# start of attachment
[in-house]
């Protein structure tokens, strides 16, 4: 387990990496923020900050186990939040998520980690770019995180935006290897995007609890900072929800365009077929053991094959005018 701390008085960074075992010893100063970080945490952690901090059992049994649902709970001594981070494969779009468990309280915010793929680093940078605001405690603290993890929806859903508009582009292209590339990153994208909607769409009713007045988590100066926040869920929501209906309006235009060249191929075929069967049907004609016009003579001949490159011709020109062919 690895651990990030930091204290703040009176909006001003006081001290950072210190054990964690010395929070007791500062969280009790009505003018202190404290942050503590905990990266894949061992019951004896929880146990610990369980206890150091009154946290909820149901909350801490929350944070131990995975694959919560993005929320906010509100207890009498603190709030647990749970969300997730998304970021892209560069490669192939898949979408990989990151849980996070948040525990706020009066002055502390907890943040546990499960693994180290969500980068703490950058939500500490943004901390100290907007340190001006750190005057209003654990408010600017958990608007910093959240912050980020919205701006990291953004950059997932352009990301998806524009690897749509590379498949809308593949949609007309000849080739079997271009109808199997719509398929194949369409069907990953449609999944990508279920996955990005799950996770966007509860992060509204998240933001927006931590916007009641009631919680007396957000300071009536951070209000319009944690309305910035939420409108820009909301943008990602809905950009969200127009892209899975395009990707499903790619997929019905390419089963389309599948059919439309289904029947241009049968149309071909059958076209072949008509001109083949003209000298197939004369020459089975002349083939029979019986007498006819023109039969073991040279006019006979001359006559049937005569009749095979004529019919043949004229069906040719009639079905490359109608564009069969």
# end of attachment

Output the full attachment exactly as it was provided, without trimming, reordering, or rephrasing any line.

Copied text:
[in-house]
């Protein structure tokens, strides 16, 4: 387990990496923020900050186990939040998520980690770019995180935006290897995007609890900072929800365009077929053991094959005018 701390008085960074075992010893100063970080945490952690901090059992049994649902709970001594981070494969779009468990309280915010793929680093940078605001405690603290993890929806859903508009582009292209590339990153994208909607769409009713007045988590100066926040869920929501209906309006235009060249191929075929069967049907004609016009003579001949490159011709020109062919 690895651990990030930091204290703040009176909006001003006081001290950072210190054990964690010395929070007791500062969280009790009505003018202190404290942050503590905990990266894949061992019951004896929880146990610990369980206890150091009154946290909820149901909350801490929350944070131990995975694959919560993005929320906010509100207890009498603190709030647990749970969300997730998304970021892209560069490669192939898949979408990989990151849980996070948040525990706020009066002055502390907890943040546990499960693994180290969500980068703490950058939500500490943004901390100290907007340190001006750190005057209003654990408010600017958990608007910093959240912050980020919205701006990291953004950059997932352009990301998806524009690897749509590379498949809308593949949609007309000849080739079997271009109808199997719509398929194949369409069907990953449609999944990508279920996955990005799950996770966007509860992060509204998240933001927006931590916007009641009631919680007396957000300071009536951070209000319009944690309305910035939420409108820009909301943008990602809905950009969200127009892209899975395009990707499903790619997929019905390419089963389309599948059919439309289904029947241009049968149309071909059958076209072949008509001109083949003209000298197939004369020459089975002349083939029979019986007498006819023109039969073991040279006019006979001359006559049937005569009749095979004529019919043949004229069906040719009639079905490359109608564009069969």